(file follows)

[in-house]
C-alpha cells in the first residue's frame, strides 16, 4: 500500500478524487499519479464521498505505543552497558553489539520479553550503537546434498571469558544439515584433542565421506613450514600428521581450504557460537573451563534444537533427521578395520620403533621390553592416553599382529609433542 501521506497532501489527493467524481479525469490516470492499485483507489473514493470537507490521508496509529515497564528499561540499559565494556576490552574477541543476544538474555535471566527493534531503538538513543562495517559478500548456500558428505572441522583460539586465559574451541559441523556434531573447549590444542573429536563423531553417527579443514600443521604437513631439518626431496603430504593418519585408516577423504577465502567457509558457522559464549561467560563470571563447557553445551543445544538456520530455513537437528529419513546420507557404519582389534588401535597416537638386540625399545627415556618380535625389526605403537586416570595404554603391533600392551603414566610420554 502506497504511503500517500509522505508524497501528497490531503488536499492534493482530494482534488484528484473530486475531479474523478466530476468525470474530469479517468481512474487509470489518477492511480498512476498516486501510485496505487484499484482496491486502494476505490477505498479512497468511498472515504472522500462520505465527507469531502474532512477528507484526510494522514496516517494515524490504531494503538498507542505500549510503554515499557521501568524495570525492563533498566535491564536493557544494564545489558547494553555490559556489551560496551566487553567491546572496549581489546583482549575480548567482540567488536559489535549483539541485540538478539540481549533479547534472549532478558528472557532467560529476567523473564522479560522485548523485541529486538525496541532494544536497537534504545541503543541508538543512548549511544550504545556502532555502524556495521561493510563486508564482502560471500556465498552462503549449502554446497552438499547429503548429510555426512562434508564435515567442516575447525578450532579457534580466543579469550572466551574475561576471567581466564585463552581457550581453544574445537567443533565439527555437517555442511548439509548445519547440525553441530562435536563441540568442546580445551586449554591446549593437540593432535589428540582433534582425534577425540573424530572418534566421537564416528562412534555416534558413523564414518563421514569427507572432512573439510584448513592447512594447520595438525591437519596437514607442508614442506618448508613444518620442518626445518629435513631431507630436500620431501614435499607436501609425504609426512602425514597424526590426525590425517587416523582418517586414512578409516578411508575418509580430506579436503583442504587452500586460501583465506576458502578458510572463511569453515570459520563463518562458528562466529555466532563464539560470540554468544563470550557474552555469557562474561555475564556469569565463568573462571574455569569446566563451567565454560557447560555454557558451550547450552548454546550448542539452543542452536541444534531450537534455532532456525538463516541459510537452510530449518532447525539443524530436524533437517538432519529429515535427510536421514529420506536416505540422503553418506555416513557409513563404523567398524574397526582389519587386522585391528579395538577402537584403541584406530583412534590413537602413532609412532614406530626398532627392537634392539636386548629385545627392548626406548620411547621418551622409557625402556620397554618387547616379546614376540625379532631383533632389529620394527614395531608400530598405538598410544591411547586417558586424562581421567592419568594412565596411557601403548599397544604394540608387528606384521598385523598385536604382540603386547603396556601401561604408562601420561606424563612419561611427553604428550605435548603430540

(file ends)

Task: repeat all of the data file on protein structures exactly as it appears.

[in-house]
C-alpha cells in the first residue's frame, strides 16, 4: 500500500478524487499519479464521498505505543552497558553489539520479553550503537546434498571469558544439515584433542565421506613450514600428521581450504557460537573451563534444537533427521578395520620403533621390553592416553599382529609433542 501521506497532501489527493467524481479525469490516470492499485483507489473514493470537507490521508496509529515497564528499561540499559565494556576490552574477541543476544538474555535471566527493534531503538538513543562495517559478500548456500558428505572441522583460539586465559574451541559441523556434531573447549590444542573429536563423531553417527579443514600443521604437513631439518626431496603430504593418519585408516577423504577465502567457509558457522559464549561467560563470571563447557553445551543445544538456520530455513537437528529419513546420507557404519582389534588401535597416537638386540625399545627415556618380535625389526605403537586416570595404554603391533600392551603414566610420554 502506497504511503500517500509522505508524497501528497490531503488536499492534493482530494482534488484528484473530486475531479474523478466530476468525470474530469479517468481512474487509470489518477492511480498512476498516486501510485496505487484499484482496491486502494476505490477505498479512497468511498472515504472522500462520505465527507469531502474532512477528507484526510494522514496516517494515524490504531494503538498507542505500549510503554515499557521501568524495570525492563533498566535491564536493557544494564545489558547494553555490559556489551560496551566487553567491546572496549581489546583482549575480548567482540567488536559489535549483539541485540538478539540481549533479547534472549532478558528472557532467560529476567523473564522479560522485548523485541529486538525496541532494544536497537534504545541503543541508538543512548549511544550504545556502532555502524556495521561493510563486508564482502560471500556465498552462503549449502554446497552438499547429503548429510555426512562434508564435515567442516575447525578450532579457534580466543579469550572466551574475561576471567581466564585463552581457550581453544574445537567443533565439527555437517555442511548439509548445519547440525553441530562435536563441540568442546580445551586449554591446549593437540593432535589428540582433534582425534577425540573424530572418534566421537564416528562412534555416534558413523564414518563421514569427507572432512573439510584448513592447512594447520595438525591437519596437514607442508614442506618448508613444518620442518626445518629435513631431507630436500620431501614435499607436501609425504609426512602425514597424526590426525590425517587416523582418517586414512578409516578411508575418509580430506579436503583442504587452500586460501583465506576458502578458510572463511569453515570459520563463518562458528562466529555466532563464539560470540554468544563470550557474552555469557562474561555475564556469569565463568573462571574455569569446566563451567565454560557447560555454557558451550547450552548454546550448542539452543542452536541444534531450537534455532532456525538463516541459510537452510530449518532447525539443524530436524533437517538432519529429515535427510536421514529420506536416505540422503553418506555416513557409513563404523567398524574397526582389519587386522585391528579395538577402537584403541584406530583412534590413537602413532609412532614406530626398532627392537634392539636386548629385545627392548626406548620411547621418551622409557625402556620397554618387547616379546614376540625379532631383533632389529620394527614395531608400530598405538598410544591411547586417558586424562581421567592419568594412565596411557601403548599397544604394540608387528606384521598385523598385536604382540603386547603396556601401561604408562601420561606424563612419561611427553604428550605435548603430540